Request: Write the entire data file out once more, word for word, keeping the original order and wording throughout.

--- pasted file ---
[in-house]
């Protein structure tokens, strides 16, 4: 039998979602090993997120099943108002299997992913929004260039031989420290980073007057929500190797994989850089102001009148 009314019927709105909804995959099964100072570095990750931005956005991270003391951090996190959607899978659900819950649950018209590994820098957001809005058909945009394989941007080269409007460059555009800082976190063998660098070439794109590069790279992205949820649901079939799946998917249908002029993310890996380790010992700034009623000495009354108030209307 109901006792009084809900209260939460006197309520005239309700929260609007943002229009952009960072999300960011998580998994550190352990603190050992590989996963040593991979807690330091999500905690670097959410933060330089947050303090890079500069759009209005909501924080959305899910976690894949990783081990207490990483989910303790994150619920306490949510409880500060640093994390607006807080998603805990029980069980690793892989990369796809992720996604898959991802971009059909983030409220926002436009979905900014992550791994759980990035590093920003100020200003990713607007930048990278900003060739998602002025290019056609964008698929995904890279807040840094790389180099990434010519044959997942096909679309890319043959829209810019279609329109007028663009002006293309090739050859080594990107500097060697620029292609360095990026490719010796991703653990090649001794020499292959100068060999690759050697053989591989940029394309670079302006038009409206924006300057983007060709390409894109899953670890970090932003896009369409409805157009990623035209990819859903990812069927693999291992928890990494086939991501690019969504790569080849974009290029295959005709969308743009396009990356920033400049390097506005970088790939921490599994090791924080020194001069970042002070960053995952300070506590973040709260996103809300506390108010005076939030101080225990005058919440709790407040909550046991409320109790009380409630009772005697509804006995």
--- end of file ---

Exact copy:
[in-house]
């Protein structure tokens, strides 16, 4: 039998979602090993997120099943108002299997992913929004260039031989420290980073007057929500190797994989850089102001009148 009314019927709105909804995959099964100072570095990750931005956005991270003391951090996190959607899978659900819950649950018209590994820098957001809005058909945009394989941007080269409007460059555009800082976190063998660098070439794109590069790279992205949820649901079939799946998917249908002029993310890996380790010992700034009623000495009354108030209307 109901006792009084809900209260939460006197309520005239309700929260609007943002229009952009960072999300960011998580998994550190352990603190050992590989996963040593991979807690330091999500905690670097959410933060330089947050303090890079500069759009209005909501924080959305899910976690894949990783081990207490990483989910303790994150619920306490949510409880500060640093994390607006807080998603805990029980069980690793892989990369796809992720996604898959991802971009059909983030409220926002436009979905900014992550791994759980990035590093920003100020200003990713607007930048990278900003060739998602002025290019056609964008698929995904890279807040840094790389180099990434010519044959997942096909679309890319043959829209810019279609329109007028663009002006293309090739050859080594990107500097060697620029292609360095990026490719010796991703653990090649001794020499292959100068060999690759050697053989591989940029394309670079302006038009409206924006300057983007060709390409894109899953670890970090932003896009369409409805157009990623035209990819859903990812069927693999291992928890990494086939991501690019969504790569080849974009290029295959005709969308743009396009990356920033400049390097506005970088790939921490599994090791924080020194001069970042002070960053995952300070506590973040709260996103809300506390108010005076939030101080225990005058919440709790407040909550046991409320109790009380409630009772005697509804006995």